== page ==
A fairly frequent topic on Science-Based Medicine is the issue of for-profit stem cell clinics selling unsupported stem cell-based treatments with little or no evidence to support them for huge amounts of money. I make no bones about it. In my estimation, every for-profit stem cell clinic is a quack clinic bilking patients with promises of the magical things they claim stem cells can do. Every. Single. One I’ve searched and searched, and I have yet to find a for-profit stem cell clinic that provides only science- and evidence-based treatments for a reasonable cost. I hope that one day I …
A week ago, William Shatner Tweeted that he had received an anti-aging stem cell therapy. Perusal of the website of the clinic where he got the cells reveals yet another for-profit dubious stem cell clinic. Is William Shatner the new stem cell clinic pitchman?
Katie Britton-Jordan was a young woman with a treatable breast cancer. Instead of science-based medical care, she embarked on a vegan diet and a cornucopia of quackery. Now she is dead, because these treatments don't work.
For-profit stem cell clinics selling unproven and downright quacky stem cell therapies have proliferated over the last several years, with federal and state law seemingly powerless to stop them. Recently, the FDA and FTC have shown signs of acting to crack down on them. Now, the Medical Board of California is forming a task force to determine how to regulate physicians offering these unproven therapies. Will it matter?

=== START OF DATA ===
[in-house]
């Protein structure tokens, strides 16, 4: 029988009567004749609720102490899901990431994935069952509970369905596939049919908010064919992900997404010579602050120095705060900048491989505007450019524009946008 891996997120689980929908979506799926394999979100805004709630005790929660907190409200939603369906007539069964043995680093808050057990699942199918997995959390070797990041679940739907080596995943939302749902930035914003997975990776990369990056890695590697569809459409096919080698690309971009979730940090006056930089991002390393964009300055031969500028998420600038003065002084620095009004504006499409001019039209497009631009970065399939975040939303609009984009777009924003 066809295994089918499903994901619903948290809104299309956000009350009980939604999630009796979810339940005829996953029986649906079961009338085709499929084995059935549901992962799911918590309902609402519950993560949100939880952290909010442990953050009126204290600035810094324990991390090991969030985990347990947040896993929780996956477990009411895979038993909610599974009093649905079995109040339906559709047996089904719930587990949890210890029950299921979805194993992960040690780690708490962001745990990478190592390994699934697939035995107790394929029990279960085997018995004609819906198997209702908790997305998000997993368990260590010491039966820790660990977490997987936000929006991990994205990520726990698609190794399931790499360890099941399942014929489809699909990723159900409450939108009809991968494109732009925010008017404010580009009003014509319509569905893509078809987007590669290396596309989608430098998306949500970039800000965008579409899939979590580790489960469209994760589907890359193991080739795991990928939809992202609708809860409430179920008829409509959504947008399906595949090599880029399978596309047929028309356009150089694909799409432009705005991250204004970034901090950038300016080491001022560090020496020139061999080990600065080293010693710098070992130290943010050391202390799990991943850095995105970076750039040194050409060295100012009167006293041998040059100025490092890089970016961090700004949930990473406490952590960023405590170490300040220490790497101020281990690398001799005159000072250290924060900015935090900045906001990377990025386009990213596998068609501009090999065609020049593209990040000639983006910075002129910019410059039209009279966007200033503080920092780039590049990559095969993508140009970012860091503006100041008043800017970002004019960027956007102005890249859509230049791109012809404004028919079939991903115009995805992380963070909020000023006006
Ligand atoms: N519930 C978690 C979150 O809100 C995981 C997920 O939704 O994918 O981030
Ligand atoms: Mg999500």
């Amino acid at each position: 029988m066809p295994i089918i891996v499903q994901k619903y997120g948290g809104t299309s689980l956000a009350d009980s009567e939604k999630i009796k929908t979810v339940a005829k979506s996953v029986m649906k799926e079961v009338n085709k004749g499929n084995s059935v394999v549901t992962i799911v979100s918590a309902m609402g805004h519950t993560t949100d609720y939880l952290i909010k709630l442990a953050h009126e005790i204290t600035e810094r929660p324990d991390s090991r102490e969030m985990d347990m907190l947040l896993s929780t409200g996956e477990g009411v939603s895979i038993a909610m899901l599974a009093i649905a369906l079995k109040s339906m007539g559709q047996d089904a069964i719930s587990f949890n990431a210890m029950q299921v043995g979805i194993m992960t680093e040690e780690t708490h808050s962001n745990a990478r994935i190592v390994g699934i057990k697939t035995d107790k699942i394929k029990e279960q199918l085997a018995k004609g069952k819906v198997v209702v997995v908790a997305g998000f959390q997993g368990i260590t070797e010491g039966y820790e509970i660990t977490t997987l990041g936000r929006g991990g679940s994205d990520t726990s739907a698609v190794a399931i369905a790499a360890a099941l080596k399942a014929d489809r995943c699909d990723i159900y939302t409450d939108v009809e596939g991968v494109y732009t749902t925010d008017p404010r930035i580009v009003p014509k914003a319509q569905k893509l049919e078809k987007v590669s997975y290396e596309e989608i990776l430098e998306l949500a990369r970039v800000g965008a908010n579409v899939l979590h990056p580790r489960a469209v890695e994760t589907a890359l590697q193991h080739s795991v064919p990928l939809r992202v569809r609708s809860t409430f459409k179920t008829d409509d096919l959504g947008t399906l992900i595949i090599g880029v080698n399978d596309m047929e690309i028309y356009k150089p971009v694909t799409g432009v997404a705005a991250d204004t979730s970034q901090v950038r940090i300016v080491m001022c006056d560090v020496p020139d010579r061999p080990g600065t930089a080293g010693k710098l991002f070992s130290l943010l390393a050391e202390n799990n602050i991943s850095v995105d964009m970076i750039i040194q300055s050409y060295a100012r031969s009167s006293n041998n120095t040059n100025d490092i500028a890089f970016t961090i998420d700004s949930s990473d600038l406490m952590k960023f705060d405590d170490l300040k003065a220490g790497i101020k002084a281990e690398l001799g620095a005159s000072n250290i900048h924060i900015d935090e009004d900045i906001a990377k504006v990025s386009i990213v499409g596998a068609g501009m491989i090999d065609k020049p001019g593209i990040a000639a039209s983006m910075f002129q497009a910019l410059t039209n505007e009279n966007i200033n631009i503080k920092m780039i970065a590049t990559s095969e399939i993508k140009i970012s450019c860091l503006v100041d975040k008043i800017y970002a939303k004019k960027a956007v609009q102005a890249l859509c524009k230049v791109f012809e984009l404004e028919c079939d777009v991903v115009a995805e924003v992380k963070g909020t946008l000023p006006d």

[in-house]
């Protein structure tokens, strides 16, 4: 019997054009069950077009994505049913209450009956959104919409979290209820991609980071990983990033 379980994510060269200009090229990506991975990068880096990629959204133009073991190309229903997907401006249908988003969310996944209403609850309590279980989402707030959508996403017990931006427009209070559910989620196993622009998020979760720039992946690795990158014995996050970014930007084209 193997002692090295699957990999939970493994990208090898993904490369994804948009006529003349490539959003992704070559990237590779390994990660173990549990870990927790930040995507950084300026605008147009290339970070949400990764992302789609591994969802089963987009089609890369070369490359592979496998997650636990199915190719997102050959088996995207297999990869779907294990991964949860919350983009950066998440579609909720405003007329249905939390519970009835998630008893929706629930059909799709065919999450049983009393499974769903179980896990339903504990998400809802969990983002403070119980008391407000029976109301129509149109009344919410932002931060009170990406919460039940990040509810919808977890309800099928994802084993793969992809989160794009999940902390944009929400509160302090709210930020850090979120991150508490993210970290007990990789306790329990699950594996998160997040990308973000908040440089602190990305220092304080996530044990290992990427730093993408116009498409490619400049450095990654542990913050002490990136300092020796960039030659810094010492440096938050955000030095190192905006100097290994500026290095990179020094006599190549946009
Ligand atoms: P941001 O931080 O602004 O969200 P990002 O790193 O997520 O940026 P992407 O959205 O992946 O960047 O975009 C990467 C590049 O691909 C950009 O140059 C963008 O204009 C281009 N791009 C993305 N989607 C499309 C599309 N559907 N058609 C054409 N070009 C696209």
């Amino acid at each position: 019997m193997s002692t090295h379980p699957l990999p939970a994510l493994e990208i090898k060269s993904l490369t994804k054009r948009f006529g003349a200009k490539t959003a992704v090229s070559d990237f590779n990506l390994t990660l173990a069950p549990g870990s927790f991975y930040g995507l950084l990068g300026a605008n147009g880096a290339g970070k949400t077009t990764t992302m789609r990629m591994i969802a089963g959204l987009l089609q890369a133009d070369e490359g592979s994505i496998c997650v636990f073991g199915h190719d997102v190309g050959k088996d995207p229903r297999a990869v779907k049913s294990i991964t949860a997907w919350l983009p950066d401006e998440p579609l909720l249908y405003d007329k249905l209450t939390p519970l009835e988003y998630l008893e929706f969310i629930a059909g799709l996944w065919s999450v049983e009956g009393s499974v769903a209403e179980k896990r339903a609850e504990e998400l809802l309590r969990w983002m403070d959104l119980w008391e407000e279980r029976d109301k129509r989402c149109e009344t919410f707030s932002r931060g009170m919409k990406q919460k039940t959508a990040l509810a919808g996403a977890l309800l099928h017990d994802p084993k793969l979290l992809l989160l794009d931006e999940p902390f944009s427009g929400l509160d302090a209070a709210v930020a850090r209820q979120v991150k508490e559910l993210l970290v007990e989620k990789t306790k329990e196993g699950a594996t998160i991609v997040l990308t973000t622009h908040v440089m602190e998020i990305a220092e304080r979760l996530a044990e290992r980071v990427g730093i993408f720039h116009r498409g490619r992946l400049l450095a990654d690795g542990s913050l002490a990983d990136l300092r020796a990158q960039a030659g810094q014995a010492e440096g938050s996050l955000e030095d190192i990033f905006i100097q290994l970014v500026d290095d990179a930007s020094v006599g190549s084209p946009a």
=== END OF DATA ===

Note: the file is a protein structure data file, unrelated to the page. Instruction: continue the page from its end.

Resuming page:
Suzanne Somers is back in the news, claiming that she "grew a new breast" with stem cells and fat transfer. But did she? Did she really? A careful look at what's public about her story suggests nothing other than a bit of self-promotion during Breast Cancer Awareness Month.
Last Sunday, 60 MINUTES Australia broadcast a story about a very sympathetic girl with cerebral palsy and her family, who traveled to Bioss Stem Cells, a stem cell clinic in Monterrey, Mexico, for unproven "stem cell" treatments. The story was nearly completely devoid of skepticism and played, in essence, as a 20 minute advertisement for quacks. It is one of the worst examples of boosterism and false balance about unproven treatments I've ever seen.
My NECSS talk isn't done and something's got to give. So that means blogging will be sparse this week. Sorry about that.
Right-to-try is now the law of the land. Unfortunately, it's a law custom-made for the unethical who don't mind taking advantage of the terminally ill.
With the rise of quack stem cell clinics, there has been a rise of crowdfunding campaigns to assist patients in paying for expensive stem cell treatments of unproven efficacy. Unfortunately, as a recent study shows, these crowdfunding campaigns nearly always oversell efficacy and ignore potential risks of the treatments, while making powerful emotional appeals.
Last year, the FDA announced a regulatory framework for stem cell clinics, and hopes were raised that it would finally crack down on the hundreds of quack stem cell clinics in the US. Yesterday, the FDA dropped the hammer on two clinics, seeking injunctions in federal court to stop them. Is this the beginning of a real (and long overdue) crackdown on these clinics?